Reynard the Fox: Cultural Metamorphoses and Social Engagement in the Beast Epic from the Middle Ages to the Present

Reynard the Fox: Cultural Metamorphoses and Social Engagement in the Beast Epic from the Middle Ages to the Present

Reynard the Fox: Cultural Metamorphoses and Social Engagement in the Beast Epic from the Middle Ages to the Present

Reynard the Fox: Cultural Metamorphoses and Social Engagement in the Beast Epic from the Middle Ages to the Present

Synopsis

There are many stories featuring the villainous hero Reynard the Fox in many languages told over many centuries, goingback as far as the early 12th century. All these stories are comic and much of the humour depends on parody and satire resulting in mockery, sometimes the subversion of certain kinds of serious literature, of political and religious institutions and practices, of scholarly argument and moralizing, and of popular beliefs and customs. The contributors to this volume, all of them experts in one or more of the Reynard stories and their backgrounds, focus on the transformation of these tales through various media and to what extent they reflect differences in the cultural, class, and generational background of their tellers.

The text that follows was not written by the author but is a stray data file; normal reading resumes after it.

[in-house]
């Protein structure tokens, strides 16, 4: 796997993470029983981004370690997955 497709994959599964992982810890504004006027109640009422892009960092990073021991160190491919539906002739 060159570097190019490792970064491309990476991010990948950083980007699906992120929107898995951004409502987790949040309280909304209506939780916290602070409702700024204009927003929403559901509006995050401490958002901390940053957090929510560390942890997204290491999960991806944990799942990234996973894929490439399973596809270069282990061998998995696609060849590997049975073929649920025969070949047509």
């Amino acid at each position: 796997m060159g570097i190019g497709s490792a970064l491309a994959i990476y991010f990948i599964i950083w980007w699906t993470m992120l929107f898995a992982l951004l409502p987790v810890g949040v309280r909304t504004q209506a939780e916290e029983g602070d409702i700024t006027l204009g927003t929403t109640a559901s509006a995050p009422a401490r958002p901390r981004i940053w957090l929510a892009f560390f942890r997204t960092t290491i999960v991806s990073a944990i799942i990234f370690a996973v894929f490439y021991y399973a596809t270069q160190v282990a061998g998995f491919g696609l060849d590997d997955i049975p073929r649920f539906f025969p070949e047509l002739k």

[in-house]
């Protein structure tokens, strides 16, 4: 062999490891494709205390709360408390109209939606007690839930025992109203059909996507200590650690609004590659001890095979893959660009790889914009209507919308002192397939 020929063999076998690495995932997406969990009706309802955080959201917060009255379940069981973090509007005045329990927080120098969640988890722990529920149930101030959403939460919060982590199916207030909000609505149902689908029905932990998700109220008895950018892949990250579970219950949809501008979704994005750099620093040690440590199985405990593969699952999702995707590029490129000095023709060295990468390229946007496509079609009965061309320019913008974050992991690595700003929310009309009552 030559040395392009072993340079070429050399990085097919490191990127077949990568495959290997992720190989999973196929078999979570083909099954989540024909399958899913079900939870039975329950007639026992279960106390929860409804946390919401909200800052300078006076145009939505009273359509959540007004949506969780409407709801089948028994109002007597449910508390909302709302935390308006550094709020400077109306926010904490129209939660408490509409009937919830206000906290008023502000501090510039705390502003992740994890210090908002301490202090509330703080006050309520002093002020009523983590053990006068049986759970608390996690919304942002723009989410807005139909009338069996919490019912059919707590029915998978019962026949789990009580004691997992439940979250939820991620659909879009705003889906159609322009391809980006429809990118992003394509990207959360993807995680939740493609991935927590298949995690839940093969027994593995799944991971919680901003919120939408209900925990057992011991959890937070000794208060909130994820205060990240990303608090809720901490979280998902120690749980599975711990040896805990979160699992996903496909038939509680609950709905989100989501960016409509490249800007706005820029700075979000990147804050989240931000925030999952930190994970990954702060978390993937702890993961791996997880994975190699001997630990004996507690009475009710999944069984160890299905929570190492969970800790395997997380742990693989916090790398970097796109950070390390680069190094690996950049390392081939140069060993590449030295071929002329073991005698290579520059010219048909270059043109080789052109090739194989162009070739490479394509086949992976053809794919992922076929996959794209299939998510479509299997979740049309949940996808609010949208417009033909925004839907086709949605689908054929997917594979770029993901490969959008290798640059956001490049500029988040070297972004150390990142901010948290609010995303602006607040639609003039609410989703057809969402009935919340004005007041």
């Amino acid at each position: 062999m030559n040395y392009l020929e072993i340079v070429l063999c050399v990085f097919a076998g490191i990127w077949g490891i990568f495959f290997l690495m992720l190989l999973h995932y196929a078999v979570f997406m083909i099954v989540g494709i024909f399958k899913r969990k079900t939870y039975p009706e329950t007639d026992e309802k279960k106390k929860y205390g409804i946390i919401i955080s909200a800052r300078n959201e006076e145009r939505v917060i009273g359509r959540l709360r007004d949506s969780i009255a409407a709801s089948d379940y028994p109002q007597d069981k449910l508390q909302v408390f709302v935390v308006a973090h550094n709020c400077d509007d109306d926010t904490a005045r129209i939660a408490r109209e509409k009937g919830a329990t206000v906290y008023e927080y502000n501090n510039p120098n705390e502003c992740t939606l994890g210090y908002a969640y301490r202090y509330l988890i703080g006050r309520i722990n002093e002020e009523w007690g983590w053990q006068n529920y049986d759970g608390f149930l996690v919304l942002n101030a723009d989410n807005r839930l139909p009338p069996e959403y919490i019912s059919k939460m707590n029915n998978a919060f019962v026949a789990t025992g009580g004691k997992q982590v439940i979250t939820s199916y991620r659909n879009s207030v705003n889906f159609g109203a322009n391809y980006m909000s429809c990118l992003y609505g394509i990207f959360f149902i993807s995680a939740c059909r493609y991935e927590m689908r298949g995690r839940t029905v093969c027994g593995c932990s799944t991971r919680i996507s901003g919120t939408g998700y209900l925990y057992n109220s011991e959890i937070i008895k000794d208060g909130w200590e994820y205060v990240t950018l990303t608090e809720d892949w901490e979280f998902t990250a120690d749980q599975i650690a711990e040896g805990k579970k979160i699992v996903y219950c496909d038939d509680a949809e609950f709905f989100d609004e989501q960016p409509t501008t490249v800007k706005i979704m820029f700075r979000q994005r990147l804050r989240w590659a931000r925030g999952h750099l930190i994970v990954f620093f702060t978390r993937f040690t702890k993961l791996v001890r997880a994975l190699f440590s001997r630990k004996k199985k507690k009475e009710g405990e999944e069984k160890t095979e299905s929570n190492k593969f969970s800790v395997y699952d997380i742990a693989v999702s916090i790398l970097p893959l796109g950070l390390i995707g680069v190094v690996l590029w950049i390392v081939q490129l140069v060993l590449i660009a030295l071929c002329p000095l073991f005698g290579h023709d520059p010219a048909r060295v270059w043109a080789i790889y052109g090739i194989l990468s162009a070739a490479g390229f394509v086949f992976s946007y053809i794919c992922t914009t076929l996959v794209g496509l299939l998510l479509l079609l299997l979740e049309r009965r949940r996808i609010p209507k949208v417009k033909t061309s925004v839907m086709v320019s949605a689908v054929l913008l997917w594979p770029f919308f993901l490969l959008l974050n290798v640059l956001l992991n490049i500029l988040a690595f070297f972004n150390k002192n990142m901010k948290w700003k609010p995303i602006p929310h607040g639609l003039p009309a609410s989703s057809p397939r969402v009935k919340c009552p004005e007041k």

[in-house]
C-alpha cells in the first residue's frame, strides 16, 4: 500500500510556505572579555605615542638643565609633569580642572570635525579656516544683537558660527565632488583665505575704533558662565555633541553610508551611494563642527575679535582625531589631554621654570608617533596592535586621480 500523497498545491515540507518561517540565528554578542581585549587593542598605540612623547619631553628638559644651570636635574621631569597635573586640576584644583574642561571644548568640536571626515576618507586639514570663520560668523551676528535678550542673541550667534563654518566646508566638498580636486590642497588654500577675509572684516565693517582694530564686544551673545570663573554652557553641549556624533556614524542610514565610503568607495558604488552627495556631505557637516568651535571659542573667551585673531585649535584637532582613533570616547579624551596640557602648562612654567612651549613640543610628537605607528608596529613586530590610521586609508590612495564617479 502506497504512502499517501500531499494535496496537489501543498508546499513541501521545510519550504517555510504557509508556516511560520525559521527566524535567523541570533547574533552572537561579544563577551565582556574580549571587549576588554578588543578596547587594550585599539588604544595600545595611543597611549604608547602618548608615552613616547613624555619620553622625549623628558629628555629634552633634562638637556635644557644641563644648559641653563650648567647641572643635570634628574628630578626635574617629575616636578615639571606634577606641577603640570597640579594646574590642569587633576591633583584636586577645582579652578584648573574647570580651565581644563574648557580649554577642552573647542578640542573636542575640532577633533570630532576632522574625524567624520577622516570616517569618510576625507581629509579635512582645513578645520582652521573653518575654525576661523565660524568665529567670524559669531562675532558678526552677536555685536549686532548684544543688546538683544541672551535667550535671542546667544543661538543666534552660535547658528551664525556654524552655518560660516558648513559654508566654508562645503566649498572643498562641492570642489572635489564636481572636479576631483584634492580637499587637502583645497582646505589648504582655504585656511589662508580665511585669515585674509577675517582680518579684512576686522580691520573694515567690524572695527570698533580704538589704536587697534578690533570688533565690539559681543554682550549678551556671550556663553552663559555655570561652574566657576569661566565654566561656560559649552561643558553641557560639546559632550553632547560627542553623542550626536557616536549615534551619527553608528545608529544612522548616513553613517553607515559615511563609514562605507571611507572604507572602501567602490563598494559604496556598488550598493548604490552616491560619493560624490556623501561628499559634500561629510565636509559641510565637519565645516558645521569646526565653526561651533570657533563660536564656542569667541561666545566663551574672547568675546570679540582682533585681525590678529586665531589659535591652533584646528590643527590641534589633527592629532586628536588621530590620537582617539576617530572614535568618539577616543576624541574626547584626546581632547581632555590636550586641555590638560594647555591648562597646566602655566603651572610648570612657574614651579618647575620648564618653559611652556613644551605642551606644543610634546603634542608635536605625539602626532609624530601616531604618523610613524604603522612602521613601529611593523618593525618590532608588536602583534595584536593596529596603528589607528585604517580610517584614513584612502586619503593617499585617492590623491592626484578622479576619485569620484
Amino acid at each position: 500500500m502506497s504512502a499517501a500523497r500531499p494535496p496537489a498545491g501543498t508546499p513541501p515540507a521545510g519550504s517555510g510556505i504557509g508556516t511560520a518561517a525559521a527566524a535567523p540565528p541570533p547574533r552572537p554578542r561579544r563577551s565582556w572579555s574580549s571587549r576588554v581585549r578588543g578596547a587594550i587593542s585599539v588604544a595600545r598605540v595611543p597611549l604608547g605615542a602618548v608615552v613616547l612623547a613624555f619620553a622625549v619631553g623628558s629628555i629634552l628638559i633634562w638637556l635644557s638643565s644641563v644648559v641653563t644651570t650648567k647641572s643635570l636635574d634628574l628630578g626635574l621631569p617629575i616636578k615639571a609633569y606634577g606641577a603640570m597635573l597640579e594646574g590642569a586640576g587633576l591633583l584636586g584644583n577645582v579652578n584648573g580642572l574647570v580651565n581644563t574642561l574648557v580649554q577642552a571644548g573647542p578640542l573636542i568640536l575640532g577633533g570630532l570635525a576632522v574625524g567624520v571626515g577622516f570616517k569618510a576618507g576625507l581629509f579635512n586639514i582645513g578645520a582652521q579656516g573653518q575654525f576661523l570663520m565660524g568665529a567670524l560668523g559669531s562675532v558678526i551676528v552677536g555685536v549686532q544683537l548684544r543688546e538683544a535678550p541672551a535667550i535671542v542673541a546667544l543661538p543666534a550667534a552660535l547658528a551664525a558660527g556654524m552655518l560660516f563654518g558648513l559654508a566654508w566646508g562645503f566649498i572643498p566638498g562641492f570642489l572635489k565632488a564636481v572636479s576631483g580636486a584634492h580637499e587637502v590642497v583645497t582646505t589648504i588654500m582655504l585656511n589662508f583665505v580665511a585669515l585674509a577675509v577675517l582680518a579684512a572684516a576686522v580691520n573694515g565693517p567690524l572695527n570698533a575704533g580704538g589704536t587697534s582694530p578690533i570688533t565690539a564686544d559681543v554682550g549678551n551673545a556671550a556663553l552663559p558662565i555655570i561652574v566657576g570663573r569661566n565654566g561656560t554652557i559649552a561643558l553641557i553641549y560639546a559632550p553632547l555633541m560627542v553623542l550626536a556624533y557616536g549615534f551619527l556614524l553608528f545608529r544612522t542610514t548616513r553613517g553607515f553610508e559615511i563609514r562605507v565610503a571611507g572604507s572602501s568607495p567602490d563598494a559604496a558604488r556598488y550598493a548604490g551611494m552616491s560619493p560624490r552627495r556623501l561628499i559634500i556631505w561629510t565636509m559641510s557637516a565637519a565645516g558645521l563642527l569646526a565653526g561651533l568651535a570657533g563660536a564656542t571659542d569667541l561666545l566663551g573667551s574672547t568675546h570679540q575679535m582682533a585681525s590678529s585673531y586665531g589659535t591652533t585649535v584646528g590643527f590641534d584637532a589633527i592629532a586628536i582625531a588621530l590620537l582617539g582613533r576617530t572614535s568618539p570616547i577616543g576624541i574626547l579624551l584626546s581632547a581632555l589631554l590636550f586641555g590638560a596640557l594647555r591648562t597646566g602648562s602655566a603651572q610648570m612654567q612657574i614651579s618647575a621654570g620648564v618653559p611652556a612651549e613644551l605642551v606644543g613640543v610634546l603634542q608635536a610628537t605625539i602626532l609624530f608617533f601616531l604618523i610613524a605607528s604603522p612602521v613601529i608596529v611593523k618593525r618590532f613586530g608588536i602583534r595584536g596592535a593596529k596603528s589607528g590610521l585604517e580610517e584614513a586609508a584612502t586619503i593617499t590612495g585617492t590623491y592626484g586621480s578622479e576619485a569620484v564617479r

Excerpt

The fox we call Reynard has had a long life and has wandered far and wide in the world of fiction. At the beginning he was a high-ranking baron in the Animal Kingdom where he served, when it suited him, the Lion-King. Even in his early days he travelled considerable distances across numerous boundaries, often leaving behind him offspring whose descendants lived through stirring times, adapting their name to the language of the new culture which they had made their own, adjusting to new religious creeds and political systems, practising numerous professions and fitting into different social classes as they and their new masters (poets and storytellers, critics and commentators) thought fit.

Reynard saw the light of day, it seems, in Ghent in 1149 or thereabouts. Although this was then, as now, in Dutch-speaking territory, his first words were in Latin and he was known as Reinardus. From Ghent he travelled in the 1170s into Frenchspeaking lands where he was called Renart. At that time the French for a fox was goupil, and he was Renart le goupil, Renart being his personal name just as Noble was that of the lion (Noble le lion), and Fière that of the lioness. His immense popularity in medieval France was to bring about, eventually, the death of the word goupil and its replacement by renard. About twenty years later, in the 1190s, he turned up in Alsace with the name Reinhart, but soon he returned to Flanders and, as Reynaert, spoke Dutch. While he lingered there, one of his French descendants made an excursion, at the end of the thir-

Search by... Author
Show... All Results Primary Sources Peer-reviewed

Oops!

An unknown error has occurred. Please click the button below to reload the page. If the problem persists, please try again in a little while.